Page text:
Attorney General Yehuda Weinstein has decided not to defend the appointment of Major-General Yoav Galant as the next Israel Defense Forces chief of staff at the High Court of Justice, Ynet has learned.
Prime Minister Benjamin Netanyahu
will now have to decide whether to hand the issue back to the Turkel Committee, which examines senior civil service appointments.
Netanyahu could decide to hire a private lawyer to defend Galant at the High Court instead of Weinstein. Another possibility is to appoint a different chief of staff, forcing current IDF Chief Gabi Ashkenazi
to stay on for a while.
Minister Michael Eitan, who was the first to demand that the state comptroller look into the seized land affair, said in response to the attorney general's decision that "this is a clear message that the State won't defend those who misuse their position for benefits."
Weinstein made the decision several hours before the deadline set by the High Court to respond to a petition aimed at preventing the appointment. According to the petition, which sparked a public row in recent weeks, Galant allegedly seized state lands and annexed them to his home in Moshav Amikam.
Galant's house in Amikam (Photo: Ido Erez)
released by State Comptroller Micha Lindenstruass last week revealed that Galant seized 7 acres of land, violating an approval he received from the Israel Land Administration, and did not tell the truth in a deposition on the matter.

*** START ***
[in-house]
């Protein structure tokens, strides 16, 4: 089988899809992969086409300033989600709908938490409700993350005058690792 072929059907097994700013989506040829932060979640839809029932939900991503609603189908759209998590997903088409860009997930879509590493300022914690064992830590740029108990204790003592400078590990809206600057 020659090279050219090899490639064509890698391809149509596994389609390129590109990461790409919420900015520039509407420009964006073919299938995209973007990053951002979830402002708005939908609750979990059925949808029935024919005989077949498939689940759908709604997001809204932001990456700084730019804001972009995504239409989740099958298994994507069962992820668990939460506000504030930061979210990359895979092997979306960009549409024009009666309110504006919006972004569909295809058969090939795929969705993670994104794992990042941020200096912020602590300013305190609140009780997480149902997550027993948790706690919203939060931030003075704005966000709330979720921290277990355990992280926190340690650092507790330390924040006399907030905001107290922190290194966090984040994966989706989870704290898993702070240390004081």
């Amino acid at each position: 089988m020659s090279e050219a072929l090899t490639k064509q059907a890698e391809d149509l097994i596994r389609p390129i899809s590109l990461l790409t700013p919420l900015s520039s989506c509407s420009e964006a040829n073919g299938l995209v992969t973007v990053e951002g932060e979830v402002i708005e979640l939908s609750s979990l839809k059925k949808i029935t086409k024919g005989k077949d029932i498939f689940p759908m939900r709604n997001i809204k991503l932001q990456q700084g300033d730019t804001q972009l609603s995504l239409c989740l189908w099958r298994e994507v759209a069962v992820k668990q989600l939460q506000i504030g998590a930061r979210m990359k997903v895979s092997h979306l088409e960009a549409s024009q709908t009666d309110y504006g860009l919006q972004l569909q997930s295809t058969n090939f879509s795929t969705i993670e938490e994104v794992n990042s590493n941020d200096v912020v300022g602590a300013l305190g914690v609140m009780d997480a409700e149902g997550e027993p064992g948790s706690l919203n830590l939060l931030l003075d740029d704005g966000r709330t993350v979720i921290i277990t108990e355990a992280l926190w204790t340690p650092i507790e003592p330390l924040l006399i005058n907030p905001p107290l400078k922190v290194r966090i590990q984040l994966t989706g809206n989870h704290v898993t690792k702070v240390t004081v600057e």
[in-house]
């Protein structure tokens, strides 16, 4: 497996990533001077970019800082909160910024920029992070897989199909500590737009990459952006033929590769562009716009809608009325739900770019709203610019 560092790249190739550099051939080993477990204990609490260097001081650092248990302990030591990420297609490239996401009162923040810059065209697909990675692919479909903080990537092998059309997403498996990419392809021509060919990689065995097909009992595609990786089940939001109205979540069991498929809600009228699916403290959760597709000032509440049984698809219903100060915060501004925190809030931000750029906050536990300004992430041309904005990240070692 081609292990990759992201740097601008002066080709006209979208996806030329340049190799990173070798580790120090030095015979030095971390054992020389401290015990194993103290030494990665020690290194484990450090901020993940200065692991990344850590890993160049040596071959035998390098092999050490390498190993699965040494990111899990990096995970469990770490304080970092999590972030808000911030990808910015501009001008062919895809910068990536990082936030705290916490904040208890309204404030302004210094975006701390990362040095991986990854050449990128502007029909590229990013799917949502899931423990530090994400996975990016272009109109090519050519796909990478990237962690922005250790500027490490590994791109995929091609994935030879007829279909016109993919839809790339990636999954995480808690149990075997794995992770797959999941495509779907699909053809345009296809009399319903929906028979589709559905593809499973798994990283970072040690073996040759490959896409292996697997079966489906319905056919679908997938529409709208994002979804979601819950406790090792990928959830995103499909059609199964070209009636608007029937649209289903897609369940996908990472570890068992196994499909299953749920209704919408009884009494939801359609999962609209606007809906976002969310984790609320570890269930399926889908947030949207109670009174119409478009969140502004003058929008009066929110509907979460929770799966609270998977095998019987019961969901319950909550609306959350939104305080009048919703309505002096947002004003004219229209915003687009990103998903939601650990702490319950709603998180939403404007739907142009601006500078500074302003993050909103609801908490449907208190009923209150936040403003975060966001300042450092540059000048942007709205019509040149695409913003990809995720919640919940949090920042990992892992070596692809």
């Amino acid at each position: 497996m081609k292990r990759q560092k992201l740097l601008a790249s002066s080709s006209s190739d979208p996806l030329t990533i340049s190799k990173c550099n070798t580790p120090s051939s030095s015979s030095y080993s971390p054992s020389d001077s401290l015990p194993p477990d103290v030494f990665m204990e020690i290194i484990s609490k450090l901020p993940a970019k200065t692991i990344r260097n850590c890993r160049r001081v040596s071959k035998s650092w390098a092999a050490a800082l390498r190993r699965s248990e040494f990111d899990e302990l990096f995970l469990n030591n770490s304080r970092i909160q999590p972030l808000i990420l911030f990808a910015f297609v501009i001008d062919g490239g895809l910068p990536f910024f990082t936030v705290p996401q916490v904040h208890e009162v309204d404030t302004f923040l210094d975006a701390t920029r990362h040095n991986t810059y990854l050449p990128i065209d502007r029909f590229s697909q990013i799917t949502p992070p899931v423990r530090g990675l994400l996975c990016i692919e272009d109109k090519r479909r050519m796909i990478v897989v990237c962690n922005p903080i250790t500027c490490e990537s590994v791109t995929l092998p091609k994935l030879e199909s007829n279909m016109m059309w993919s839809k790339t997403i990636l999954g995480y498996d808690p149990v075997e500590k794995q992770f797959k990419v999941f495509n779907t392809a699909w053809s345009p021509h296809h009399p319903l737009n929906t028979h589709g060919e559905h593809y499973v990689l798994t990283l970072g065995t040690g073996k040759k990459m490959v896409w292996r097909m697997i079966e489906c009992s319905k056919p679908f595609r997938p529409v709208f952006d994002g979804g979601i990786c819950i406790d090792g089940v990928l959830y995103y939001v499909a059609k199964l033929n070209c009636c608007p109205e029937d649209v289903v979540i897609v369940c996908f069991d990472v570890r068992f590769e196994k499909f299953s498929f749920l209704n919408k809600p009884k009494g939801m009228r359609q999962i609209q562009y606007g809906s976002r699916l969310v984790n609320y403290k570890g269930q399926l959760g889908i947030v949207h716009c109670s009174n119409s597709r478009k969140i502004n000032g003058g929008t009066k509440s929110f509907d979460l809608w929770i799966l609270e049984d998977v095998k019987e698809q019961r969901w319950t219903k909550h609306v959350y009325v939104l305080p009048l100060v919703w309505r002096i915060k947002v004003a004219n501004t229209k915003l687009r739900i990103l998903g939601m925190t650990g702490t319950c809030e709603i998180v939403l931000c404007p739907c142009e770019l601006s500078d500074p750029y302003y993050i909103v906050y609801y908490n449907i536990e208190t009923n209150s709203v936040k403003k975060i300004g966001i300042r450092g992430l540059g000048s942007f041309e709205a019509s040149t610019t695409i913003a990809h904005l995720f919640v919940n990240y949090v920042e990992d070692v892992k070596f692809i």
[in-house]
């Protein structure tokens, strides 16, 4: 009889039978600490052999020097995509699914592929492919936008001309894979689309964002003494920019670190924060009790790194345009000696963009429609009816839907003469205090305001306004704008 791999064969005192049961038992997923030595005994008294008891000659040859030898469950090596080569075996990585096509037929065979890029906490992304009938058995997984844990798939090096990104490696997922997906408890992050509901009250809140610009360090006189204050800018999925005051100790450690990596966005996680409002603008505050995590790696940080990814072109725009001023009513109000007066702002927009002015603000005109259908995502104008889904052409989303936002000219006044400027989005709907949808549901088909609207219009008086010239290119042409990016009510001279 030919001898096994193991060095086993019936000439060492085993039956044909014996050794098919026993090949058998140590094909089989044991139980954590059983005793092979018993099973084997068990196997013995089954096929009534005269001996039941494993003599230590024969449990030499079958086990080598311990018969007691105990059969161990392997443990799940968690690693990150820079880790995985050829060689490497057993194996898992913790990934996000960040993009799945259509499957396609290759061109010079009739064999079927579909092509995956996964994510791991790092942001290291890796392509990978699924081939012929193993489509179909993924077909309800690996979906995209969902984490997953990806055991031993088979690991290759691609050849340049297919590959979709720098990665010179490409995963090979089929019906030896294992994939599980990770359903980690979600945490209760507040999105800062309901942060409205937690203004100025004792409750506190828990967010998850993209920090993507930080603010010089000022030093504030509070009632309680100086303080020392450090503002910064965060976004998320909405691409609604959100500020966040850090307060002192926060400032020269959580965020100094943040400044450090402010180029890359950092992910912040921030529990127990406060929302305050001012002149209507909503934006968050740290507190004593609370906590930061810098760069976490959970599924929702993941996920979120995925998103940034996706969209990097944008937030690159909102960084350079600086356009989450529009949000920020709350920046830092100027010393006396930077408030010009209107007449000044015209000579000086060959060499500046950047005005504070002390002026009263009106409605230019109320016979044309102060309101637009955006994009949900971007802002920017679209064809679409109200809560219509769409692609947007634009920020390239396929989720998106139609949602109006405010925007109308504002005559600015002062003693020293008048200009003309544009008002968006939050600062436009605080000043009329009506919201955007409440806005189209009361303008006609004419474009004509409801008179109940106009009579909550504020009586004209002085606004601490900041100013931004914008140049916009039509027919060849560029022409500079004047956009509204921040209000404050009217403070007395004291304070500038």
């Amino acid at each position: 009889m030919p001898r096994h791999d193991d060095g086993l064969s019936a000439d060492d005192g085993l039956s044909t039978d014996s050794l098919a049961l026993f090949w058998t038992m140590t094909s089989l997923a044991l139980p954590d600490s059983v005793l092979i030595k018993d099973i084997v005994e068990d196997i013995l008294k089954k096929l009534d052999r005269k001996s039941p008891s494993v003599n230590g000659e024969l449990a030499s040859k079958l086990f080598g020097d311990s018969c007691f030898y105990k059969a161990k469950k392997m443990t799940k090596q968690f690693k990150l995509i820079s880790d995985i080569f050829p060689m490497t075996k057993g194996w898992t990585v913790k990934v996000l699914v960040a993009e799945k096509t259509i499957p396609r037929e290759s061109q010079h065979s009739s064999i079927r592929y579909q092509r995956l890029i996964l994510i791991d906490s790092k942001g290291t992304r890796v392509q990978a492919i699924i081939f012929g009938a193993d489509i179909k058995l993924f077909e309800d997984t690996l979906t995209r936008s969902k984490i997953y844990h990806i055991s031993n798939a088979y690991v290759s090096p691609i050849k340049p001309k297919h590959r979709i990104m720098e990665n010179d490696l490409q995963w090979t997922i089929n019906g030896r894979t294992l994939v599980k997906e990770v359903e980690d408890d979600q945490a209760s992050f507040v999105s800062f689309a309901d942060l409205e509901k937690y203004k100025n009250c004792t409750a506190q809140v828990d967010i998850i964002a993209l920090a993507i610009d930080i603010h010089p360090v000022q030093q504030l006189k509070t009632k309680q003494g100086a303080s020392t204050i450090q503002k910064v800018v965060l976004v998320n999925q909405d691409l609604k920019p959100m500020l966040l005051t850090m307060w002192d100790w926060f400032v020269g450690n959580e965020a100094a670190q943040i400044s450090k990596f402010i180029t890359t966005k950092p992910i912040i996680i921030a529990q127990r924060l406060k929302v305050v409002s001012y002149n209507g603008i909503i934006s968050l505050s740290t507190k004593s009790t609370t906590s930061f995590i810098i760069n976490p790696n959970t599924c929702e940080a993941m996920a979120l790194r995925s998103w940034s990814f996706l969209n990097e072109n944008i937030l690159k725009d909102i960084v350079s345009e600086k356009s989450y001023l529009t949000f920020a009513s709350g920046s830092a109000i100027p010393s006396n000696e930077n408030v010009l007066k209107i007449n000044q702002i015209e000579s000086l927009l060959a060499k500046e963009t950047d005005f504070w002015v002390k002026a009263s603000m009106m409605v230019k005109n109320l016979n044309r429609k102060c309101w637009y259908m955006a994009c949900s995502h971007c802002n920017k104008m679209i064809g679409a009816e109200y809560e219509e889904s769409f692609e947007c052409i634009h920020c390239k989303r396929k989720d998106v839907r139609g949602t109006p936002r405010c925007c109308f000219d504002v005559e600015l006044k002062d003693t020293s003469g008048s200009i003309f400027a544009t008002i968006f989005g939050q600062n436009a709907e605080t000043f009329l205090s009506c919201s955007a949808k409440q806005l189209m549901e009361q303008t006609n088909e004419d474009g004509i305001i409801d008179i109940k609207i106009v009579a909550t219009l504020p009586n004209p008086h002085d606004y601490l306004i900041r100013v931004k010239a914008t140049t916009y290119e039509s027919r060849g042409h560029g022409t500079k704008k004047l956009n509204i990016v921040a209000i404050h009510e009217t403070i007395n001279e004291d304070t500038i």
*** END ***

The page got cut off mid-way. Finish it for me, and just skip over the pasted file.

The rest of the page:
The attorney general told Netanyahu there were serious legal difficulties stemming from Galant's conduct, particularly due to his failure to tell the truth in two cases – a court discussion and an Israel Land Administration debate.
"It's incomprehensible," a senior IDF officer told Ynet on Tuesday in response to the attorney general's decision. "Such a sensitive and important procedure prolonged and carried out in such an embarrassing manner. There is a very bad feeling. This isn't a workers' union in a local factory, but the IDF. The damage caused here is huge."
Meanwhile, a rally planned by former members of the Shayetet elite naval commando in solidarity with Galant has been called off.
In light of the recent developments, defense establishment officials estimated that the IDF chief's swearing in ceremony, scheduled to take place in less than two weeks, would be canceled.
Defense Minister Ehud Barak,
who was the person who decided to appoint Galant as the IDF's 20th chief of staff, will have to decide whether to extend Lieutenant-General Ashkenazi's term until a replacement is found for Galant.
with Attorney General Weinstein on Sunday to try and convince the attorney general to oppose the Green Party petition, which charged that Galant had built a private parking lot and two access roads to it on public land, had extended his homestead plot by 350 square meters, had received an allotment of 8.5 acres of agricultural land from the Israel Lands Administration when none of the other "late-comers" to Moshav Amikam had received any land, and that he had unilaterally taken over an adjacent plot which did not belong to him, and had extended his private garden by "annexing" nearby public land.
Galant insisted that he had approached the building and planning authorities before construction on his home's extension had begun, adding that he had acted in good faith. Lindenstrauss' report claimed he asked authorities for permission retroactively.
As for the claim that he lied in a sworn affidavit, Galant said he did not do so intentionally and that the discrepancies between the comptroller's version and his own are the result of mistakes and problematic wording.
Hanan Greenberg and Attila Somfalvi contributed to this report